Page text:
U.S. retail sales of video game hardware, software and accessories fell 21 percent in December from a year ago to $3.99 billion as players bought fewer games for their aging consoles, according to market researcher NPD Group.
The results are "not entirely surprising given that we are at the back end of the current console lifecycle," said NPD Group analyst Anita Frazier.
However, the tally was clearly a disappointment. Frazier said the month's poor performance was unexpected given the quality of new games including "Call of Duty: Modern Warfare 3," which was the top-seller, and "Just Dance 3," which placed second.
Consoles are getting long in the tooth. Microsoft Corp.'s Xbox 360 will turn 7 years old this November - even though it replaced the Xbox when Microsoft's first console was just 4 years old.
Sony Corp.'s PlayStation 3 will turn 6 in November, the same age the PlayStation 2 reached before it got an upgrade. Nintendo Corp.'s Wii is also turning 6, even though its GameCube reached only age 5 before being pushed aside.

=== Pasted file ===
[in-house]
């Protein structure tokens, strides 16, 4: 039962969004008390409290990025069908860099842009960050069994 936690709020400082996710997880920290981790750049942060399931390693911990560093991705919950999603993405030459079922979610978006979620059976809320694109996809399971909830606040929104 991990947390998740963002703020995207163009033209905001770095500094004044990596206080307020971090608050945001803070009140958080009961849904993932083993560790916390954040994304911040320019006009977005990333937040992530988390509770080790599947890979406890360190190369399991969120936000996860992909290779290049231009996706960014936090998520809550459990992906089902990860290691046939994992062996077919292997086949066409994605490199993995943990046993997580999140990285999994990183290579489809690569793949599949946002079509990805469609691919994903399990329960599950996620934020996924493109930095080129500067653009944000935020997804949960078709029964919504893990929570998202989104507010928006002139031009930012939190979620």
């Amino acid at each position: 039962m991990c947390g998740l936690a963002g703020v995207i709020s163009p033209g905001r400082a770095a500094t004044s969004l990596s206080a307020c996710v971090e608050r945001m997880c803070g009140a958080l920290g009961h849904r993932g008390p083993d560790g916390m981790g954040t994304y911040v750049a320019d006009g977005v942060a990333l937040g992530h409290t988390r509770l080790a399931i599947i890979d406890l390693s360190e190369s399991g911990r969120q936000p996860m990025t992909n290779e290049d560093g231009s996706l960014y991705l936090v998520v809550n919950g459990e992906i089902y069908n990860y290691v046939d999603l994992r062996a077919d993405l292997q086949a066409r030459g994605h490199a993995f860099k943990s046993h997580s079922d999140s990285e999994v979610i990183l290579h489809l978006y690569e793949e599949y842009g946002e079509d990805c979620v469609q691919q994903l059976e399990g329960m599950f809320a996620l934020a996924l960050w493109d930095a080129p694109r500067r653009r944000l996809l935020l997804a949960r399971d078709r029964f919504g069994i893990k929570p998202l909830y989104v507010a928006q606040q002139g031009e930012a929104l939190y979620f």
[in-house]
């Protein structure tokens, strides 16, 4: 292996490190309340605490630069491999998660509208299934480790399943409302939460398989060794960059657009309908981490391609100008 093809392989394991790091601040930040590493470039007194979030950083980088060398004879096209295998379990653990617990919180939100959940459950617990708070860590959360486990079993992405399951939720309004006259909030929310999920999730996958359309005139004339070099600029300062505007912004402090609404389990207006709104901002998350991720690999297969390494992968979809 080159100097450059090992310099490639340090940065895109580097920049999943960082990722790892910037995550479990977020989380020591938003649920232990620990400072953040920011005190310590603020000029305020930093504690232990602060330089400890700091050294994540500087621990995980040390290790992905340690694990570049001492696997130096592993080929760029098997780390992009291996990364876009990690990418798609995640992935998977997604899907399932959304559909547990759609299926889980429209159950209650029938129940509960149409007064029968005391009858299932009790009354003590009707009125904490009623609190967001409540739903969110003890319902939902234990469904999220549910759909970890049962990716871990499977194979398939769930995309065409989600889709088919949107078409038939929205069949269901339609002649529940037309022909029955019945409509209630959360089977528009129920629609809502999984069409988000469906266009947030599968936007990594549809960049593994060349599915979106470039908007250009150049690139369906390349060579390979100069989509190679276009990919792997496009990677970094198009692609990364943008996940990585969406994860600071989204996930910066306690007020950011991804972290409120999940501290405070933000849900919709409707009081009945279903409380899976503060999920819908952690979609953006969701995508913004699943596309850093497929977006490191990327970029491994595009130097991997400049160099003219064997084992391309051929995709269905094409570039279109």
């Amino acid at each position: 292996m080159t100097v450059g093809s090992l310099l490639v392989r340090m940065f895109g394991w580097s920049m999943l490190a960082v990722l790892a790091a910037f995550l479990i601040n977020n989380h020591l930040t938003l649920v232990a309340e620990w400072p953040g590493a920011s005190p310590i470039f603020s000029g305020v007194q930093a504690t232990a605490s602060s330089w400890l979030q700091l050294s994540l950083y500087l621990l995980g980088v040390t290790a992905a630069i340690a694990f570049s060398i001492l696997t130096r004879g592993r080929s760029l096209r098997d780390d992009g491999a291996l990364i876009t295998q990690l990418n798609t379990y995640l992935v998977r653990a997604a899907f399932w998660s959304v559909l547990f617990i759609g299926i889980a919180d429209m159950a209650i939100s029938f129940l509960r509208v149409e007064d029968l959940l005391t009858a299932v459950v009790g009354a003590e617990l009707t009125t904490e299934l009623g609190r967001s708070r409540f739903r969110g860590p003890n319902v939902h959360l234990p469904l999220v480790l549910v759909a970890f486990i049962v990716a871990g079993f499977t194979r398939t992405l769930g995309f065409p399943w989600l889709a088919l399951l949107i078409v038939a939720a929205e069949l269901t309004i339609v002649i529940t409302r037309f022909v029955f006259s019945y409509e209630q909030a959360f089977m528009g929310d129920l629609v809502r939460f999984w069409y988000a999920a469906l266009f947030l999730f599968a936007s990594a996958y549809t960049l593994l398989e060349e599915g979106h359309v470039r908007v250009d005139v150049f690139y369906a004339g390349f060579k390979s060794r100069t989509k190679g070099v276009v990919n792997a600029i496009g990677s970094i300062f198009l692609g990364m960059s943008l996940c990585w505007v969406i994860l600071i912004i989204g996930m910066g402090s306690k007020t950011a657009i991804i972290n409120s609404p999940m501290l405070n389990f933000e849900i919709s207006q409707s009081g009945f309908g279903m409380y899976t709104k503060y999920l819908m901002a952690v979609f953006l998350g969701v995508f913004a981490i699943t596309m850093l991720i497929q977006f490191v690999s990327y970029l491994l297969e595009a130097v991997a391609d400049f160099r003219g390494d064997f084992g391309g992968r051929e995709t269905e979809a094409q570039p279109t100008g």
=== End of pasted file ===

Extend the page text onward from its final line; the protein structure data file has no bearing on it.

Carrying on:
Sony and Microsoft have not unveiled plans for a next-generation console, while Nintendo is expected to release its Wii U with a new touch-screen controller later this year.
Not only are consoles getting older, but the way games are delivered is undergoing change. Consumers are now expecting more content to be delivered over the Internet.
Sales of software - the video games themselves - fell 14 percent from a year ago to $2.04 billion.
That's a bigger decline than the 5 percent drop expected by analyst Doug Creutz of research firm Cowen & Co. Creutz had expected a decline due largely to slower sales of Wii games and handheld games, which are normally big during the holidays.
Hardware sales fell 28 percent to $1.32 billion and accessories fell 27 percent to $629 million.
For the year, overall sales fell 8 percent to $17.02 billion. Hardware sales fell 11 percent to $5.58 billion, software sales fell 6 percent to $8.83 billion and accessories sales fell 11 percent to $2.61 billion.